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Southeast Asia a focus for China, US

Updated: 2014-09-23 09:24
By CHEN WEIHUA in Washington (China Daily USA)

Southeast Asia a focus for China, US

US National Security Advisor Susan Rice talks about relations between United States, China and Southeast Asian nations at a meeting on Monday at the Brookings Institution. Chen Weihua / China Daily

US National Security Advisor Susan Rice said Southeast Asian nations should not have to choose sides among major powers, particularly the United States and China.

Rice made the remarks on Monday at the Brookings Institution in Washington in a talk focused on Southeast Asia.

Rice said the region is facing serious questions about how to adapt as several major powers become more active there. "China's rise, Japan's re-emergence, India's revival, and, of course, America's rebalance, these dynamics are real, and they converge squarely in Southeast Asia," she said. "But these trends are opportunities for greater cooperation, not just competition."

Rice just returned from a trip to China from Sep 7-9 to prepare for US President Barack Obama's meeting with Chinese President Xi Jinping on Nov 12 following a two-day APEC summit in Beijing.

"To be sure, America's relationship with China is important to the future of both our nations, to the region and to the world," she said.

Rice said Obama will meet Xi again to continue deepening their cooperation on major regional and global challenges, building a relationship that allows the two countries to work together on shared interest and talk frankly about areas where they disagree.

It will be Obama's second trip to China since he visited there in November 2009, 10 months after first taking office.

Many China watchers have felt that an overemphasis on differences in the past year has cast a shadow on the bilateral relationship, especially when the shirt-sleeves summit at the Sunnylands estate in California raised people's expectations for the two countries' ability to expand cooperation and manage differences.

As Rice has voiced US continued commitment to its rebalance to Asia strategy, many both in and outside China have regarded the strategy as a scheme to curtail China's rise. Many Chinese also believe the US is trying to take advantage of the maritime territorial disputes China has with several of its neighbors.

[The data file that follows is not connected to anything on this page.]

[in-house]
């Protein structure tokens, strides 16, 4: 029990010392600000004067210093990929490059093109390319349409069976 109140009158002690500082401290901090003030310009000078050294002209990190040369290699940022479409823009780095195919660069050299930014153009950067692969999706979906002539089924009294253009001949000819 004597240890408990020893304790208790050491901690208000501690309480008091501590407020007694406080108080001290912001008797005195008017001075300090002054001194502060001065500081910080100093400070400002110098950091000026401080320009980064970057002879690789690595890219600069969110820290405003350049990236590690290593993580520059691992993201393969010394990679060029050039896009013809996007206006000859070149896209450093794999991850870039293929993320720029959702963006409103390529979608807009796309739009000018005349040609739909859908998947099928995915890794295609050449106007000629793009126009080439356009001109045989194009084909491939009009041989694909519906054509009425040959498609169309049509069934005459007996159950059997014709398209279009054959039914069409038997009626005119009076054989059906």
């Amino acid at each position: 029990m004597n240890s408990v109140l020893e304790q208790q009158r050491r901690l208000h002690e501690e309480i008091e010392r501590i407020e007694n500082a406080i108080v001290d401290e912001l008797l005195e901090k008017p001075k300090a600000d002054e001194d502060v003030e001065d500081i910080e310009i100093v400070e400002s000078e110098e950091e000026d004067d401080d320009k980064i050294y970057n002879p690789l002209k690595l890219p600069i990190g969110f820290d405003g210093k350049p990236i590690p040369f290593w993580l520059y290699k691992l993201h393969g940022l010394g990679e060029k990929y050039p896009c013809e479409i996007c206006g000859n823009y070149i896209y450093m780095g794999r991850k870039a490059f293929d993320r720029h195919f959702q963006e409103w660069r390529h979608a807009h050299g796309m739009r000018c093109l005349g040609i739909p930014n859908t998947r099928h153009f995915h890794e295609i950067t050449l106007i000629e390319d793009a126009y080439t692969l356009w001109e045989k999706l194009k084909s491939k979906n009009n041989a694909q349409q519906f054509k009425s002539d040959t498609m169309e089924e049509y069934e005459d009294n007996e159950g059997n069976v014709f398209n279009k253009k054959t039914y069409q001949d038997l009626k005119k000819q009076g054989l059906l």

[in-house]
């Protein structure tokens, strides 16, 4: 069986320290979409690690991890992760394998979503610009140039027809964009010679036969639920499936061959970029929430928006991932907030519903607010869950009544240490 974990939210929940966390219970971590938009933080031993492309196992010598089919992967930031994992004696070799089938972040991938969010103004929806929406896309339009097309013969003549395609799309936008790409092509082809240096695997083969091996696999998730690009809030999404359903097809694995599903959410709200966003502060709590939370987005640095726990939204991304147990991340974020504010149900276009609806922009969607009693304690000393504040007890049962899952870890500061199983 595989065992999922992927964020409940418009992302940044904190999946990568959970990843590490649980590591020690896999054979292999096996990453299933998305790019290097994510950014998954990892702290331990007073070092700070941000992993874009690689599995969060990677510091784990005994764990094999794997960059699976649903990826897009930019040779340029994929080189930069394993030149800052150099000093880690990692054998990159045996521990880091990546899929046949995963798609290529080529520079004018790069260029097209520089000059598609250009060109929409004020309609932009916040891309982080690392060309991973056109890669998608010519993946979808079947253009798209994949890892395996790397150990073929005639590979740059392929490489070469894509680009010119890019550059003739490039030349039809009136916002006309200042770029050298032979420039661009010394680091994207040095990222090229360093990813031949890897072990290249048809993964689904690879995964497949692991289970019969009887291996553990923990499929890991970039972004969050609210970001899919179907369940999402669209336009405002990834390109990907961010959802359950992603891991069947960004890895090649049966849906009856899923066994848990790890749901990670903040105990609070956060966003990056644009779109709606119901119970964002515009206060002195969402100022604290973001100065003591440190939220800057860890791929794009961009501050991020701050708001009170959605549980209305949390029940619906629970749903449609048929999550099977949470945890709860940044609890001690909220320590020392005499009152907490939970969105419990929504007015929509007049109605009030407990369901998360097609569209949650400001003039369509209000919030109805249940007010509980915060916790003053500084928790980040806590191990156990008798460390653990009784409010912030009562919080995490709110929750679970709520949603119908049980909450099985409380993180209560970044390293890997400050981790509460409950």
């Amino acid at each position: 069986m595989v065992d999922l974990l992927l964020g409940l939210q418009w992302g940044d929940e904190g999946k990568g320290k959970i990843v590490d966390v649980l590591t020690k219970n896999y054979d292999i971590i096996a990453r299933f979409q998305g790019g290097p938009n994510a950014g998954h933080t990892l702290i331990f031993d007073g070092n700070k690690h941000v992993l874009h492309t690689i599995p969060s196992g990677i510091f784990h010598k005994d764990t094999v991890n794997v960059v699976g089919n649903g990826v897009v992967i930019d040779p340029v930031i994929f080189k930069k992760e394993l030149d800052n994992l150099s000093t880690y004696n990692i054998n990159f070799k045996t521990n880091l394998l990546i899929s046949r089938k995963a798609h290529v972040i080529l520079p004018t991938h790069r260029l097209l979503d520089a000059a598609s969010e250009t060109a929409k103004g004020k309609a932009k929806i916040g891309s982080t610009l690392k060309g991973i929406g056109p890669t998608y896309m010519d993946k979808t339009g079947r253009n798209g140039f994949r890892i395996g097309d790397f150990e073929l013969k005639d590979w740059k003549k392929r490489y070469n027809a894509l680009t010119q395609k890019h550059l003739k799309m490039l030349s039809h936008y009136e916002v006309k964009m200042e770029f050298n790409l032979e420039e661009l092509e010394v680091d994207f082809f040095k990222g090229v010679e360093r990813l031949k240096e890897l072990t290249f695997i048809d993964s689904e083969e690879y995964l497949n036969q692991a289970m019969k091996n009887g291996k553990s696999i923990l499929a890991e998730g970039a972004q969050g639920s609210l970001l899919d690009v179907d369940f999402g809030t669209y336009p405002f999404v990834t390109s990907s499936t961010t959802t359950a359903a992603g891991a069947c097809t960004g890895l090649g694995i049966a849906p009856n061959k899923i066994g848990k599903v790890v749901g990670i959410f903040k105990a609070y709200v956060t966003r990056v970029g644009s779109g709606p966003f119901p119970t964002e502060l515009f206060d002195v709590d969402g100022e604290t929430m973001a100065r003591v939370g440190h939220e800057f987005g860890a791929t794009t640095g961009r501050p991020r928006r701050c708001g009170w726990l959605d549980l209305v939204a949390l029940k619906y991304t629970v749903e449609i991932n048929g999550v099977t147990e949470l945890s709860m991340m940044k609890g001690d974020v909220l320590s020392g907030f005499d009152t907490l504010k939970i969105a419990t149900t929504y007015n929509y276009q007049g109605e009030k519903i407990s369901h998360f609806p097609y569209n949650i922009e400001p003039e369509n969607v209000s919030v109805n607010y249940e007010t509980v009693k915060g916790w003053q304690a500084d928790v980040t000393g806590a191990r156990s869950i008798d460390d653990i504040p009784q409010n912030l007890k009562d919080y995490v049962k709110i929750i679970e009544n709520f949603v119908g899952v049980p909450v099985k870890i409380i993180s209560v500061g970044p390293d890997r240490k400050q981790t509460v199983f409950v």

Singapore Minister for Foreign Affairs K Shanmugam, while welcoming the US rebalance, pointed out at the Brookings meeting that the US rebalance cannot only be military. "It has to be economic as well," he said.

The heavy emphasis on the military component after the Obama administration rolled out its Asia rebalance strategy four years ago drew criticism both inside and outside the US.

Besides relocating its own militaries to the Asia Pacific, the US was also the largest arms supplier to East Asia with sales of $4.1 billion in 2013, according to IHS Jane's report.

Shanmugam said that in a region where both the US and Chinese interests are at stake, Southeast Asia finds itself at the center of this complexities.

"The US and China have to find an equilibrium that works for themselves," he said.

He expressed that the foundation of any East Asia new equilibrium and architecture will be dependent on the evolving US China dynamics, characterized by competitive cooperation.

Shanmugam said no country wants to go to war and hoped the final regional architecture will be more open to reflect the overlapping frameworks and the complex diversity of the region, instead of just one or two countries.

"This will be one of the factors which may significantly influence the regional architecture, and therefore the global architecture in the 21st century," he said.

While the US is pursuing for the Trans Pacific Partnership, a free-trade agreement which has not involved China, China and ASEAN are pushing ahead the Regional Comprehensive Economic Partnership. Meanwhile, China, this year's APEC host, also proposed an Asia Pacific Free Trade Agreement.

Muthiah Alagappa, a non-resident senior associate at the Carnegie Endowment for International Peace, said there was no surprise in Rice's talk on Monday.

He said he does not think any country in the region wants bad relations with anyone else and cited Malaysia, where he came from, as an example of a country that does not want to get too close to anyone while gaining the maximum benefits.

While tensions over maritime territorial disputes in the East and South China seas often make headlines, China is the largest trading partner for many Southeast Asia nations and ASEAN (Association of Southeast Asia Nations) is China's third largest trade partner, trailing the European Union and the US.

At the 11th China-ASEAN Expo held last week in Nanning, capital of south China's Guangxi Zhuang autonomous region, Chinese Vice-Premier Zhang Gaoli proposed to expand the China-ASEAN free-trade agreement, strengthen political mutual trust and maritime cooperation and boost student exchange.

Zhang, who is in New York this week for the United Nations General Assembly meeting, said the Chinese government will make ASEAN countries China's top diplomatic priority.

He said China will strive to raise bilateral trade between China and ASEAN to $500 billion in 2015 and $1 trillion by 2020. Bilateral trade ballooned in the past decade from only $60 billion in 2003 to $443 billion in 2013.

Zhang also reiterated China's goal of holding talks directly with countries with which it has border disputes to foster mutual political trust, and proposed making 2015 the year of China-ASEAN maritime cooperation.

Last year, President Xi announced building a maritime Silk Road that will revive a trade route running from China through Southeast Asia and the Indian Ocean to Europe.



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